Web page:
|Figure 3. The tadpole swimming network and role of reticulospinal hdIN neurons. A, Diagram of the touch sensory pathways to the opposite side from the head and trunk skin, and the hindbrain and spinal neurons controlling swimming. Tt trigeminal touch sensory; RB Rohon-Beard touch sensory; dlc dorso-lateral commissural sensory pathway; hexN hindbrain extension; hdIN hindbrain descending; cIN reciprocal inhibitory commissural; aIN recurrent inhibitory ascending; mn motoneurons. Red triangles are glutamatergic excitatory synapses. Blue circles are glycinergic inhibitory synapses. Synapses onto a box connect to all neurons in the box. B, Recording from a right hdIN where activity in the whole swimming network (seen in left ventral root: green, vr) could be initiated by positive current and terminated by negative current into this single neuron. The right hindbrain was transected just caudal to the otic capsules (see Fig. 1C).|
|Figure 4. Responses of reticulospinal hdIN neurons to contralateral trunk skin stimulation A, diagram to show the location of electrodes and the recorded hdIN neuron. B, anatomy of hdIN revealed by neurobiotin filling. C, examples of 4 hdIN responses to trunk skin stimulus. Arrowheads mark 1st spike. D and E, hdIN 1st spike time raster plot and 1st spike delays (n = 80 trials in 13 hdINs).|
|Figure 5. Summation of EPSPs to firing threshold in reticulospinal hdINs following a trunk skin stimulus on the opposite side. A, Neurobiotin fill of the neuron in the left caudal hindbrain recorded in B-D. (Box location as in Fig. 4A.) B, Three superimposed responses (from C) to contra-lateral stimuli evoking swimming show the noisy rise of excitation towards spike threshold (spike onsets marked by red arrowheads). C, D, Recordings show variability in EPSP summation in responses to trunk skin stimulation just above C and below D swim threshold (see ventral root vr). Arrowheads mark example EPSPs and responses are offset for clarity. Asterisks mark artifacts due to spikes in another hdIN recording electrode on the other side. E, F, Raster plots of EPSP latencies in response to skin stimuli at t = 0 where each colour is a different hdIN and each row is a different response. E, EPSPs up to the time of the first hdIN spike of swimming (14 hdINs). F, EPSPs to stimuli below swimming threshold (6 hdINs), persist for more than 150 ms after the stimulus. G, EPSP latency distributions for responses in F. H, Slower time scale recordings show long duration of responses below swim threshold. Arrowheads mark example EPSPs. I, The long duration of the excitation is clear from an average of the 5 responses in H. J, K, Raster plots and distributions of EPSP latencies (like F, G) in animals with the midbrain removed.|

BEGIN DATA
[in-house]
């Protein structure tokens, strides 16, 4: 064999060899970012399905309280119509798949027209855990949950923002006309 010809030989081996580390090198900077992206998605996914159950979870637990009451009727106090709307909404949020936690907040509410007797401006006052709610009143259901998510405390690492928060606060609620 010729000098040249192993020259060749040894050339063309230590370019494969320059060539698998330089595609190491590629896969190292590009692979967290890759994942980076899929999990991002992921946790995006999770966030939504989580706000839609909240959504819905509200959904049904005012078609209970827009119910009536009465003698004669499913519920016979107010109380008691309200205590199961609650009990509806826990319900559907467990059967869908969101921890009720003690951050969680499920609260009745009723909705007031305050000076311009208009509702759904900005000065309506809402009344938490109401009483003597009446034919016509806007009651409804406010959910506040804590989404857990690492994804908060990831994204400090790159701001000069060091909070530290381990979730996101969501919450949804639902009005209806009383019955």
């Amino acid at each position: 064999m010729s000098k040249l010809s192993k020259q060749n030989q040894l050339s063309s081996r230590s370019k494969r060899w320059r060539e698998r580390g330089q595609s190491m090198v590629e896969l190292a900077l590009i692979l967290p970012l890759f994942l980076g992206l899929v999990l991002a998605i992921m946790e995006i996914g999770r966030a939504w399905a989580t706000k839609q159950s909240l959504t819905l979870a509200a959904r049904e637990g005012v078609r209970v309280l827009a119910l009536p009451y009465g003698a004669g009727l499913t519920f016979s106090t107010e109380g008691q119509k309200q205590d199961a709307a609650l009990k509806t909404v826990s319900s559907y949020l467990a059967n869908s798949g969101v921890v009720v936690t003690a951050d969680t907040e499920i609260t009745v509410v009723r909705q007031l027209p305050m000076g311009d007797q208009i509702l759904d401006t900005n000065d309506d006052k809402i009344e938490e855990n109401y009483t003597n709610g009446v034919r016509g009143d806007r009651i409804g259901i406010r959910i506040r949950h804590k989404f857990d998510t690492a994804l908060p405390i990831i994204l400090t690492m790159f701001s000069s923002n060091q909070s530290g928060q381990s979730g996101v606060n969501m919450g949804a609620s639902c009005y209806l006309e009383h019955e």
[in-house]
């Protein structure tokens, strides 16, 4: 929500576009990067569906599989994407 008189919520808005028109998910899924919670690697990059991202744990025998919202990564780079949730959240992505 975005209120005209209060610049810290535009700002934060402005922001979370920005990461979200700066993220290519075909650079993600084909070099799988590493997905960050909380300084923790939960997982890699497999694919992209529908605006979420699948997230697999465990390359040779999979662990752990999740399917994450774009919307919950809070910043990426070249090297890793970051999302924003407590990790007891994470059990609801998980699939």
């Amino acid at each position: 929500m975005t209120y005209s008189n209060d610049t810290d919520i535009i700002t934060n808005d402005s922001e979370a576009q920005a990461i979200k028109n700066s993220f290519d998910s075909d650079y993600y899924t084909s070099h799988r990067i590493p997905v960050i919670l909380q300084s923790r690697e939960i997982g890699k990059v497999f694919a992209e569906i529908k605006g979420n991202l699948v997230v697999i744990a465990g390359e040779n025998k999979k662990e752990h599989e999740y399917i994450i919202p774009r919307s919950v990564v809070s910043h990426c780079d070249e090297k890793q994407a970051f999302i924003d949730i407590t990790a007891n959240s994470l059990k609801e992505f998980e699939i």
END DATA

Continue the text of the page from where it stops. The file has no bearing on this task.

|Figure 6. Summation of EPSPs to firing threshold in reticulospinal hdINs following a head skin stimulus on the opposite side. A, Diagram to show the location of electrodes. The inset is the hdIN neuron recorded in C, D. B- C, Responses of hdINs to head skin stimulation (at arrow). B, Three superimposed responses from different neurons leading to firing (red arrowheads). Dots show resting potential. C, D. Responses of hdIN in A to stimuli above (C) and below (D) threshold for the hdIN spike and swimming (see top vr traces). (C, D) Arrowheads mark example EPSPs. E, Raster plot of EPSP latencies from 5 hdINs (different colours) over the first 150 ms after the stimulus when swimming did not occur. F, EPSP latency distributions for responses in E. G, Slower time scale recordings of responses below swim threshold show the prolonged responses in another hdIN. H, An average of responses in G.|
|Figure 7. Recurrent models of reticulospinal hdIN excitation and recruitment A, recurrent hexN network excited by single spikes in 30 sensory pathway DLCs with 5 hdINs to monitor output. B–D, responses to 30 DLC spikes. Raster plots show spike times for DLCs (black) and hexNs (colours); stimulus to DLCs at arrow. Lower panels show selected hdIN voltage records. The hexNs produce variable, summating EPSPs in hdINs (black arrowheads). EPSP summation can reach threshold (dashed red line) and lead to hdIN firing (red arrowhead) after variable delays. D, when hexN firing is brief, EPSPs sum but do not reach hdIN firing threshold (all five traces separated for clarity). E, histogram of all hexN firing times in 30 trials of a single network. F, model of a population of 30 hdINs with electrical coupling and feedback glutamate excitation (Hull et al. 2015) excited by hexN spikes at times determined by the hexN recurrent network model. G–I, overlapped voltage records of all 30 hdINs in response to hexN excitation in one trial. G, excitation can sum to threshold so hdINs are recruited to spike rhythmically and almost synchronously. H, in another trial the EPSPs sum but do not reach hdIN firing threshold (some traces separated for clarity). I, without electrical coupling, hdINs fire earlier and then asynchronously. All voltage scales as in B and G.|